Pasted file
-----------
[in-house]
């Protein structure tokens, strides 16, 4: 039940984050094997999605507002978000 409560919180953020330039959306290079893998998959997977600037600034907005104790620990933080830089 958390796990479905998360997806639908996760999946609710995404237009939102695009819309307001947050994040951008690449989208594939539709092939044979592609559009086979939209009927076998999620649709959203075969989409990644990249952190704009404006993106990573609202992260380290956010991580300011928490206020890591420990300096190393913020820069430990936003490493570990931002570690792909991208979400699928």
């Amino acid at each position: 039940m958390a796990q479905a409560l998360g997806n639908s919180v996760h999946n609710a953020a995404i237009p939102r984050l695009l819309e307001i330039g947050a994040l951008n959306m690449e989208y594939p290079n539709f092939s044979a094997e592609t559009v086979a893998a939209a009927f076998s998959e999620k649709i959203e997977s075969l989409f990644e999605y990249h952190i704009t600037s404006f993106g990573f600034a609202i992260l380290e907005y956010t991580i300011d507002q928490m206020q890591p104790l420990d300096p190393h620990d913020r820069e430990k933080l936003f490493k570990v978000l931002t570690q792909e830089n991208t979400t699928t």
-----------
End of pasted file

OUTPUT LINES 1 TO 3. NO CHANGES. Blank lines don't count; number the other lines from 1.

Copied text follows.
[in-house]
């Protein structure tokens, strides 16, 4: 039940984050094997999605507002978000 409560919180953020330039959306290079893998998959997977600037600034907005104790620990933080830089 958390796990479905998360997806639908996760999946609710995404237009939102695009819309307001947050994040951008690449989208594939539709092939044979592609559009086979939209009927076998999620649709959203075969989409990644990249952190704009404006993106990573609202992260380290956010991580300011928490206020890591420990300096190393913020820069430990936003490493570990931002570690792909991208979400699928």
């Amino acid at each position: 039940m958390a796990q479905a409560l998360g997806n639908s919180v996760h999946n609710a953020a995404i237009p939102r984050l695009l819309e307001i330039g947050a994040l951008n959306m690449e989208y594939p290079n539709f092939s044979a094997e592609t559009v086979a893998a939209a009927f076998s998959e999620k649709i959203e997977s075969l989409f990644e999605y990249h952190i704009t600037s404006f993106g990573f600034a609202i992260l380290e907005y956010t991580i300011d507002q928490m206020q890591p104790l420990d300096p190393h620990d913020r820069e430990k933080l936003f490493k570990v978000l931002t570690q792909e830089n991208t979400t699928t």